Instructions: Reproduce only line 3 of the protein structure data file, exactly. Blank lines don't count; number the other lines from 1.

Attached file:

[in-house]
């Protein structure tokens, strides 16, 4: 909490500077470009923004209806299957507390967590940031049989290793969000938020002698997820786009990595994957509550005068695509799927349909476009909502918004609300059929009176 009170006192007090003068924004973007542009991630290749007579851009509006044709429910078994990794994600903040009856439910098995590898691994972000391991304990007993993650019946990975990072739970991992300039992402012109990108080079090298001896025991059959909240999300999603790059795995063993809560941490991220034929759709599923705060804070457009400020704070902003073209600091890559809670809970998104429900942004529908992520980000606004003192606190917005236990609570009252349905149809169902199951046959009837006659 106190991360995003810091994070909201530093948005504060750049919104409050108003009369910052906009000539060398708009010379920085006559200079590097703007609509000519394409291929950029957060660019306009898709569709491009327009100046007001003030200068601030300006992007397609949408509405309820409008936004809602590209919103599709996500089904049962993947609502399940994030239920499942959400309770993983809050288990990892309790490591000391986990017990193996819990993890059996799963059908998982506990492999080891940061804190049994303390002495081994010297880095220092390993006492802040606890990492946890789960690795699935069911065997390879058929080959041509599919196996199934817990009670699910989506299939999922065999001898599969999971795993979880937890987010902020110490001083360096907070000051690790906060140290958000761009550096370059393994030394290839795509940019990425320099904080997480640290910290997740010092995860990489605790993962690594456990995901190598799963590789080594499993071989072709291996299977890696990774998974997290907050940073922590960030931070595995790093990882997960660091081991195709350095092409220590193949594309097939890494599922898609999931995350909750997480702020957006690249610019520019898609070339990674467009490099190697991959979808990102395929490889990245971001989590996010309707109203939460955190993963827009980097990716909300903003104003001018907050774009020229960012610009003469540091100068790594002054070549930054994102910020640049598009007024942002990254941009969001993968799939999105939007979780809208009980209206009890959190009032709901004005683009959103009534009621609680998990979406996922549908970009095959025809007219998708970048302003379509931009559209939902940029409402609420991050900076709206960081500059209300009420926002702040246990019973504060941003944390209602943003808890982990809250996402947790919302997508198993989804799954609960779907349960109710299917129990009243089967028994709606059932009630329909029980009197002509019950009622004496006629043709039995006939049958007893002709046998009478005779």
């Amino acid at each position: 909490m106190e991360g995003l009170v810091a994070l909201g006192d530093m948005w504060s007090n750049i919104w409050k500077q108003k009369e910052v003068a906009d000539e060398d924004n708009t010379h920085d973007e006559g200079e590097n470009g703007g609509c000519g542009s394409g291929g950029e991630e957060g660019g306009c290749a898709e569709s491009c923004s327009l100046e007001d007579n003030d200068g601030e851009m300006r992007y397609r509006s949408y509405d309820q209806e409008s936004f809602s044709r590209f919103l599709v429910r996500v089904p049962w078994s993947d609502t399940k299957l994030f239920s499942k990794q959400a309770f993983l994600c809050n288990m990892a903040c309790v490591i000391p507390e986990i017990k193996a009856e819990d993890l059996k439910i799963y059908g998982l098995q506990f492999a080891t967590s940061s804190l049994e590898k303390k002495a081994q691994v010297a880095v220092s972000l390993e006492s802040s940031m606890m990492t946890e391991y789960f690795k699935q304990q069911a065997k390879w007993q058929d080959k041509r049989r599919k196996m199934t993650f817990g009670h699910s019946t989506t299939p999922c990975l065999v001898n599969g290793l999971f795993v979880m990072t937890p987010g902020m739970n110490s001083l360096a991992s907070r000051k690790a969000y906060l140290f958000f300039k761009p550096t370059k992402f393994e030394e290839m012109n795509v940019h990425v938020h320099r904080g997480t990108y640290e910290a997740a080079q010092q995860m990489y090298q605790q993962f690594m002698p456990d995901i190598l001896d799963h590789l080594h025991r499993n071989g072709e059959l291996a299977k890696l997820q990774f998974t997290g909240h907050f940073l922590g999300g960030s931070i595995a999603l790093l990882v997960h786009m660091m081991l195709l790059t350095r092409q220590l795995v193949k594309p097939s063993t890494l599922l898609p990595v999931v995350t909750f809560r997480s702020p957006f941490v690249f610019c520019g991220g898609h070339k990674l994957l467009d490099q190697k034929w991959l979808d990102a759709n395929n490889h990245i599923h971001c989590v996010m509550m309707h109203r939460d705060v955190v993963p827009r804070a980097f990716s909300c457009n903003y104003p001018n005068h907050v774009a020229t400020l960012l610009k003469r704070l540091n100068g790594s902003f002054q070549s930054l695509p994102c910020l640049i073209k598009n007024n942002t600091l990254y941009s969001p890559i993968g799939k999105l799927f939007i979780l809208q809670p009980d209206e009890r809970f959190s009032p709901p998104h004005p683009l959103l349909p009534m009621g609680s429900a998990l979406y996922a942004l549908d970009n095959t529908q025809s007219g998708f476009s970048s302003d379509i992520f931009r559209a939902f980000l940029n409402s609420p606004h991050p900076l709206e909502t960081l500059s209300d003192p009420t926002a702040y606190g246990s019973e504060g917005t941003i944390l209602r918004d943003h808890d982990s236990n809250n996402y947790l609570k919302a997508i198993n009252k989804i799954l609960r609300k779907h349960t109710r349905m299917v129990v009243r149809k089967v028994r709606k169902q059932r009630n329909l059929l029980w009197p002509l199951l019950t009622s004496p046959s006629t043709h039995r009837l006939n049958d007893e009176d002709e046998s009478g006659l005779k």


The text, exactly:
């Amino acid at each position: 909490m106190e991360g995003l009170v810091a994070l909201g006192d530093m948005w504060s007090n750049i919104w409050k500077q108003k009369e910052v003068a906009d000539e060398d924004n708009t010379h920085d973007e006559g200079e590097n470009g703007g609509c000519g542009s394409g291929g950029e991630e957060g660019g306009c290749a898709e569709s491009c923004s327009l100046e007001d007579n003030d200068g601030e851009m300006r992007y397609r509006s949408y509405d309820q209806e409008s936004f809602s044709r590209f919103l599709v429910r996500v089904p049962w078994s993947d609502t399940k299957l994030f239920s499942k990794q959400a309770f993983l994600c809050n288990m990892a903040c309790v490591i000391p507390e986990i017990k193996a009856e819990d993890l059996k439910i799963y059908g998982l098995q506990f492999a080891t967590s940061s804190l049994e590898k303390k002495a081994q691994v010297a880095v220092s972000l390993e006492s802040s940031m606890m990492t946890e391991y789960f690795k699935q304990q069911a065997k390879w007993q058929d080959k041509r049989r599919k196996m199934t993650f817990g009670h699910s019946t989506t299939p999922c990975l065999v001898n599969g290793l999971f795993v979880m990072t937890p987010g902020m739970n110490s001083l360096a991992s907070r000051k690790a969000y906060l140290f958000f300039k761009p550096t370059k992402f393994e030394e290839m012109n795509v940019h990425v938020h320099r904080g997480t990108y640290e910290a997740a080079q010092q995860m990489y090298q605790q993962f690594m002698p456990d995901i190598l001896d799963h590789l080594h025991r499993n071989g072709e059959l291996a299977k890696l997820q990774f998974t997290g909240h907050f940073l922590g999300g960030s931070i595995a999603l790093l990882v997960h786009m660091m081991l195709l790059t350095r092409q220590l795995v193949k594309p097939s063993t890494l599922l898609p990595v999931v995350t909750f809560r997480s702020p957006f941490v690249f610019c520019g991220g898609h070339k990674l994957l467009d490099q190697k034929w991959l979808d990102a759709n395929n490889h990245i599923h971001c989590v996010m509550m309707h109203r939460d705060v955190v993963p827009r804070a980097f990716s909300c457009n903003y104003p001018n005068h907050v774009a020229t400020l960012l610009k003469r704070l540091n100068g790594s902003f002054q070549s930054l695509p994102c910020l640049i073209k598009n007024n942002t600091l990254y941009s969001p890559i993968g799939k999105l799927f939007i979780l809208q809670p009980d209206e009890r809970f959190s009032p709901p998104h004005p683009l959103l349909p009534m009621g609680s429900a998990l979406y996922a942004l549908d970009n095959t529908q025809s007219g998708f476009s970048s302003d379509i992520f931009r559209a939902f980000l940029n409402s609420p606004h991050p900076l709206e909502t960081l500059s209300d003192p009420t926002a702040y606190g246990s019973e504060g917005t941003i944390l209602r918004d943003h808890d982990s236990n809250n996402y947790l609570k919302a997508i198993n009252k989804i799954l609960r609300k779907h349960t109710r349905m299917v129990v009243r149809k089967v028994r709606k169902q059932r009630n329909l059929l029980w009197p002509l199951l019950t009622s004496p046959s006629t043709h039995r009837l006939n049958d007893e009176d002709e046998s009478g006659l005779k």